Over the past few weeks the young stars of Channel 4’s secondary school fly-on-the-wall drama Educating Yorkshire have been catapulted from the anonymity of their gritty comprehensive into the full glare of the national media spotlight.
The bolshy, belligerent and occasionally endearing behaviour of Thornhill Community Academy’s motley crew of characters has so far attracted an average audience of more than 2.5 million in its Thursday night slot, triggering hearty debate about the state of the country’s education system in the process.
However, when even the most self-assured adult would struggle to come to terms with such sudden media scrutiny, you can’t help but wonder what the impact of the show’s success has been on the already complicated personal lives of its student stars.
As the self-described “responsible adult” in the situation, charismatic head teacher and unlikely heartthrob Jonny Mitchell, 41, tried to warn the pupils of the potential pitfalls of fast-track fame before filming began.
“The one thing we were keen to make sure they were aware of was social media. Ideally none of them would use Facebook or Twitter for at least two years after the first transmission but I can’t keep off the damn thing and I’m a dinosaur. We made sure their security settings were at maximum …and [we told them] don’t tap Educating Yorkshire and your name into Twitter because there will be people who will say lovely things about you and those who don’t and if you respond you give it kudos.”
Despite this, somewhat confusingly, Mitchell proudly states that the stars of the show, such as outspoken Safiyyah who has since left Thornhill for sixth-form college, are relishing their new, quasi-celebrity status.
“They’re still really up for it and the fact they’ve been on national television and that people are recognising them and trying to follow them on Twitter…Safiyyah in particular texts me on a regular basis to say how she’s feeling. She’s learning to develop a skin that says, look everyone’s jealous because she’s been on national television.”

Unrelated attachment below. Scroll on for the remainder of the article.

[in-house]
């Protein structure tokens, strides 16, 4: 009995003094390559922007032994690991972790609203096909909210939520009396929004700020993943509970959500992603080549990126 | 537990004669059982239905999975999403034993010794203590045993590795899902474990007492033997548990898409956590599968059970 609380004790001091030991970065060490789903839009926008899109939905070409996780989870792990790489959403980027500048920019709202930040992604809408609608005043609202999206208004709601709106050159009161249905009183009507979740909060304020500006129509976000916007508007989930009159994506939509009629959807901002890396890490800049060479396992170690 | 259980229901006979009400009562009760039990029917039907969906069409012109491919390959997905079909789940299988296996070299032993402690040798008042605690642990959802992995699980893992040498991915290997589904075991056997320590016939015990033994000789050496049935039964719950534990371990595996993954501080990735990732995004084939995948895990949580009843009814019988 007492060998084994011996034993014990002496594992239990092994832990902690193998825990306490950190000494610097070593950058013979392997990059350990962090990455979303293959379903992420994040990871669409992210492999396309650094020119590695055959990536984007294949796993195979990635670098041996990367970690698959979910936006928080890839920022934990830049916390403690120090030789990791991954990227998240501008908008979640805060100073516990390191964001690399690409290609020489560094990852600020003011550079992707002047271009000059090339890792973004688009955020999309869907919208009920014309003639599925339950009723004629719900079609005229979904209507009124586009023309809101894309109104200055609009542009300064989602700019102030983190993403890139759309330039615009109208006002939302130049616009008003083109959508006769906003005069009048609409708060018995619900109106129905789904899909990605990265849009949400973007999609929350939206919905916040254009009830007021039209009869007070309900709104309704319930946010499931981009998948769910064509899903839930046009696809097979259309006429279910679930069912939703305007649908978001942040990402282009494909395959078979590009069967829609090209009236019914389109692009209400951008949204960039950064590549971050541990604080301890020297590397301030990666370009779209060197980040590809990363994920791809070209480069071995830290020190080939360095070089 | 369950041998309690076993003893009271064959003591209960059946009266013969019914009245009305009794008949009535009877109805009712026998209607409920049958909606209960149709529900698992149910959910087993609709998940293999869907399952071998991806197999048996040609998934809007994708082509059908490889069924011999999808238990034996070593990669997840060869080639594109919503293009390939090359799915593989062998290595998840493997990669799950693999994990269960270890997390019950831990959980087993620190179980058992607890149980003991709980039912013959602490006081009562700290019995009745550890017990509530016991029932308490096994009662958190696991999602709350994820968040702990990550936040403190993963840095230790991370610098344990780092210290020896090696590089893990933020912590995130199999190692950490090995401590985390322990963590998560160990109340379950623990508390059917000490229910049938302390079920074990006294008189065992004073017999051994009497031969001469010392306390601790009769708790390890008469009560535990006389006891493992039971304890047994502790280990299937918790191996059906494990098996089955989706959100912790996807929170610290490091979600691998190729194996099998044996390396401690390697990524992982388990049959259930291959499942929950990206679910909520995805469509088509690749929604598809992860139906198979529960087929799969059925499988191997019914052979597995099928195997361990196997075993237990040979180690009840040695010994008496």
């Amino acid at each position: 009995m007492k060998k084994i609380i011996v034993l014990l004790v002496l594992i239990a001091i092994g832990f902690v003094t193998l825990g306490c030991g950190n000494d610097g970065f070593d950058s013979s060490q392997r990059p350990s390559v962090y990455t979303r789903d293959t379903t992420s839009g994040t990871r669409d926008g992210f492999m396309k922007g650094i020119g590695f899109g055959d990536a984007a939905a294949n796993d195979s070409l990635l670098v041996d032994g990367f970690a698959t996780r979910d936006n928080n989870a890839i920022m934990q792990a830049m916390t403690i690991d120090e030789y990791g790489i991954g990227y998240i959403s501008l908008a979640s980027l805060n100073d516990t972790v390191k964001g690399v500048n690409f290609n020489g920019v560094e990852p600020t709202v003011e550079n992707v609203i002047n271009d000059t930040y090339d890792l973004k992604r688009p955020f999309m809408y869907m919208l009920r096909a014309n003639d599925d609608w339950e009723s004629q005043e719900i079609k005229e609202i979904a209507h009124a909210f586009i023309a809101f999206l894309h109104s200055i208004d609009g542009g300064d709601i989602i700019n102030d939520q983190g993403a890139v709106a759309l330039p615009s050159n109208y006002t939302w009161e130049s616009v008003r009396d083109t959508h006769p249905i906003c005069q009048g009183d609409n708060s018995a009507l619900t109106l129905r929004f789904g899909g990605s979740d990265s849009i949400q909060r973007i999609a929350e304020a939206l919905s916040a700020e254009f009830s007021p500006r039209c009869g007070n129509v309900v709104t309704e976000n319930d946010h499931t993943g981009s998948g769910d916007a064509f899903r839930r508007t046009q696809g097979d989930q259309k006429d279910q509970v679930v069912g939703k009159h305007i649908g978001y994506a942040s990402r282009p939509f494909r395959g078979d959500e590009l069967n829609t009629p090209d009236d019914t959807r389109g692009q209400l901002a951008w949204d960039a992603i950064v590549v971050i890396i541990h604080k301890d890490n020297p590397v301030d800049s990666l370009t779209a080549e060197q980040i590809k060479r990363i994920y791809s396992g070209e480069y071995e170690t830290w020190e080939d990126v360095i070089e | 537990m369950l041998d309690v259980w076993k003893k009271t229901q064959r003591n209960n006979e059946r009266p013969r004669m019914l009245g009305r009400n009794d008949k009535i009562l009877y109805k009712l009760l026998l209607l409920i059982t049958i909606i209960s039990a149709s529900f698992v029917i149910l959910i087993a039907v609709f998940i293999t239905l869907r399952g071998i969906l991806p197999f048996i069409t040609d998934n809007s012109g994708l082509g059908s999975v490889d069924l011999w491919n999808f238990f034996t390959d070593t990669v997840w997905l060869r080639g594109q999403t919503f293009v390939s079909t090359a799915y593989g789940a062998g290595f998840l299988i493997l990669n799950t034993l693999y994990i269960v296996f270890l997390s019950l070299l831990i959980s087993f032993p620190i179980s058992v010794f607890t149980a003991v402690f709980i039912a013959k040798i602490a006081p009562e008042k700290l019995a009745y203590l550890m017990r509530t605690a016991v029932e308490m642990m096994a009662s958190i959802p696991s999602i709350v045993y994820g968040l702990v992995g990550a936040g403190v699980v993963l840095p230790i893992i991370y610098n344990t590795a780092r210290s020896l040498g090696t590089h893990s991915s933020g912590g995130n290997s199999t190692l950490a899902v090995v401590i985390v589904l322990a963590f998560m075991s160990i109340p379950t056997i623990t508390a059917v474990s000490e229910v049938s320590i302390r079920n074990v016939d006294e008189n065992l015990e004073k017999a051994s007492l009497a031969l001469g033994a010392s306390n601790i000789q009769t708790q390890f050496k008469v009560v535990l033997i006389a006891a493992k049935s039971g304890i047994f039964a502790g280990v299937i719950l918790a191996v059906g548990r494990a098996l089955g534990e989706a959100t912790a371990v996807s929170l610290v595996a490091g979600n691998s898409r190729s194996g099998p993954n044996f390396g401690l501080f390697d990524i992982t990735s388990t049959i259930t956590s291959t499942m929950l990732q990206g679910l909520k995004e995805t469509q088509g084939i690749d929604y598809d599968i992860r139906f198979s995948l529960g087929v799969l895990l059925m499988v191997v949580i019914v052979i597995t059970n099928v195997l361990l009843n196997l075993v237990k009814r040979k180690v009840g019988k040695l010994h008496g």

For what it’s worth, the married father of three is also enjoying his moment in the spotlight with Facebook marriage proposals and interview requests flooding in. Although he agreed to feature in Heat magazine’s Manwatch, a reader-decided “hottest guy” poll that he describes as “a bit of daftness,” Mitchell has turned down offers that “would make us adults [at the school] look like a joke”.
“Loose Women want to talk to me and I don’t want to talk to them,” he explains, “not because they’re not lovely but it’s not really an appropriate forum for me to discuss things.” Having last week spoken out against Michael Gove’s proposed reforms to the exam system, Mitchell expects that once the hype around the programme subsides, he will only receive attention “from people within education”.
In the short term, he is enjoying an unforeseen consequence of the series; a noticeable improvement in classroom demeanour.
“Since we’ve come back in September behavior has been radically better. We’re not perfect by any stretch of the imagination – incidents still occur – but generally the kids use more appropriate language and have better relationships with the staff and knowing that this huge adventure was going to be played out in front of the nation has made a massive difference. They’ve got a renewed sense of purpose.”
Does he worry that behavior will trickle back to normal when the series comes to an end next week?
“I don’t know if it will be an anticlimax. There will be some semblance of relief…but there’s nothing normal about Thornhill Community Academy.”
Educating Yorkshire continues tonight at 9:00pm on Channel 4